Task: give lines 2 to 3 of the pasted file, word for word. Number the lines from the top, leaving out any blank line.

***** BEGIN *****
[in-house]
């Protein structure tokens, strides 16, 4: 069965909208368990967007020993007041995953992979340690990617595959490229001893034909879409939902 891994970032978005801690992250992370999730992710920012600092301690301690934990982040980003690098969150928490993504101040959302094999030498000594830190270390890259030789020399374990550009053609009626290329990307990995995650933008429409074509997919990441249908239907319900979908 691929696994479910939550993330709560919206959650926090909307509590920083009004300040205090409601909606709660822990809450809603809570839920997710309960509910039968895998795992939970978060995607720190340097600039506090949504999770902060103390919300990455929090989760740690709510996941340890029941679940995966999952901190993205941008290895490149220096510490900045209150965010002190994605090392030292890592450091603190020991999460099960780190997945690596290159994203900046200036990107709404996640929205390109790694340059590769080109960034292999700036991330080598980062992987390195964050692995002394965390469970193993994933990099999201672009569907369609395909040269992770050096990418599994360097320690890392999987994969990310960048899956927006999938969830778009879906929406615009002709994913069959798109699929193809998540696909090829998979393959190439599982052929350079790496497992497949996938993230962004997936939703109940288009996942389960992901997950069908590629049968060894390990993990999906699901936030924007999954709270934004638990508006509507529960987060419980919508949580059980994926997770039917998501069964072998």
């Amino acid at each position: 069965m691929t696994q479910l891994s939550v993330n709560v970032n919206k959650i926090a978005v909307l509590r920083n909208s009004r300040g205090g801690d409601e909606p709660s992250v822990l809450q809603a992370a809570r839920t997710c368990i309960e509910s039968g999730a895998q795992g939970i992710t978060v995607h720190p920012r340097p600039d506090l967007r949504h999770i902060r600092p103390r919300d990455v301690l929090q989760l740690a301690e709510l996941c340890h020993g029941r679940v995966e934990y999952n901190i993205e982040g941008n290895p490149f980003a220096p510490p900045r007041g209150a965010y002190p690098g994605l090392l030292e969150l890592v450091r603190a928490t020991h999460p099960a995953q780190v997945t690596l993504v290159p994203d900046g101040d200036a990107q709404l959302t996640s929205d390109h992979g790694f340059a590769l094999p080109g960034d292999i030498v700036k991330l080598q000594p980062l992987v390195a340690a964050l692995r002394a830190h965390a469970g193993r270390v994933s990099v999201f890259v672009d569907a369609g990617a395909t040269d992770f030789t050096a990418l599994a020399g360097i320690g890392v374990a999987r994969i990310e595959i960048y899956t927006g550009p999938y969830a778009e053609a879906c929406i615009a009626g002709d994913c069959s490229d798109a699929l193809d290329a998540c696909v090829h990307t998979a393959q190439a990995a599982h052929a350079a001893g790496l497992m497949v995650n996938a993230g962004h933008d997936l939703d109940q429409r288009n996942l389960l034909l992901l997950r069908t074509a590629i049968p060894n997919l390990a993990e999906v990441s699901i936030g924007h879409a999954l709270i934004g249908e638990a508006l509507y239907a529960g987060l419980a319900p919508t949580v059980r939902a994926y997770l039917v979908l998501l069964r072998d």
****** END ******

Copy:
């Protein structure tokens, strides 16, 4: 069965909208368990967007020993007041995953992979340690990617595959490229001893034909879409939902 891994970032978005801690992250992370999730992710920012600092301690301690934990982040980003690098969150928490993504101040959302094999030498000594830190270390890259030789020399374990550009053609009626290329990307990995995650933008429409074509997919990441249908239907319900979908 691929696994479910939550993330709560919206959650926090909307509590920083009004300040205090409601909606709660822990809450809603809570839920997710309960509910039968895998795992939970978060995607720190340097600039506090949504999770902060103390919300990455929090989760740690709510996941340890029941679940995966999952901190993205941008290895490149220096510490900045209150965010002190994605090392030292890592450091603190020991999460099960780190997945690596290159994203900046200036990107709404996640929205390109790694340059590769080109960034292999700036991330080598980062992987390195964050692995002394965390469970193993994933990099999201672009569907369609395909040269992770050096990418599994360097320690890392999987994969990310960048899956927006999938969830778009879906929406615009002709994913069959798109699929193809998540696909090829998979393959190439599982052929350079790496497992497949996938993230962004997936939703109940288009996942389960992901997950069908590629049968060894390990993990999906699901936030924007999954709270934004638990508006509507529960987060419980919508949580059980994926997770039917998501069964072998």
């Amino acid at each position: 069965m691929t696994q479910l891994s939550v993330n709560v970032n919206k959650i926090a978005v909307l509590r920083n909208s009004r300040g205090g801690d409601e909606p709660s992250v822990l809450q809603a992370a809570r839920t997710c368990i309960e509910s039968g999730a895998q795992g939970i992710t978060v995607h720190p920012r340097p600039d506090l967007r949504h999770i902060r600092p103390r919300d990455v301690l929090q989760l740690a301690e709510l996941c340890h020993g029941r679940v995966e934990y999952n901190i993205e982040g941008n290895p490149f980003a220096p510490p900045r007041g209150a965010y002190p690098g994605l090392l030292e969150l890592v450091r603190a928490t020991h999460p099960a995953q780190v997945t690596l993504v290159p994203d900046g101040d200036a990107q709404l959302t996640s929205d390109h992979g790694f340059a590769l094999p080109g960034d292999i030498v700036k991330l080598q000594p980062l992987v390195a340690a964050l692995r002394a830190h965390a469970g193993r270390v994933s990099v999201f890259v672009d569907a369609g990617a395909t040269d992770f030789t050096a990418l599994a020399g360097i320690g890392v374990a999987r994969i990310e595959i960048y899956t927006g550009p999938y969830a778009e053609a879906c929406i615009a009626g002709d994913c069959s490229d798109a699929l193809d290329a998540c696909v090829h990307t998979a393959q190439a990995a599982h052929a350079a001893g790496l497992m497949v995650n996938a993230g962004h933008d997936l939703d109940q429409r288009n996942l389960l034909l992901l997950r069908t074509a590629i049968p060894n997919l390990a993990e999906v990441s699901i936030g924007h879409a999954l709270i934004g249908e638990a508006l509507y239907a529960g987060l419980a319900p919508t949580v059980r939902a994926y997770l039917v979908l998501l069964r072998d």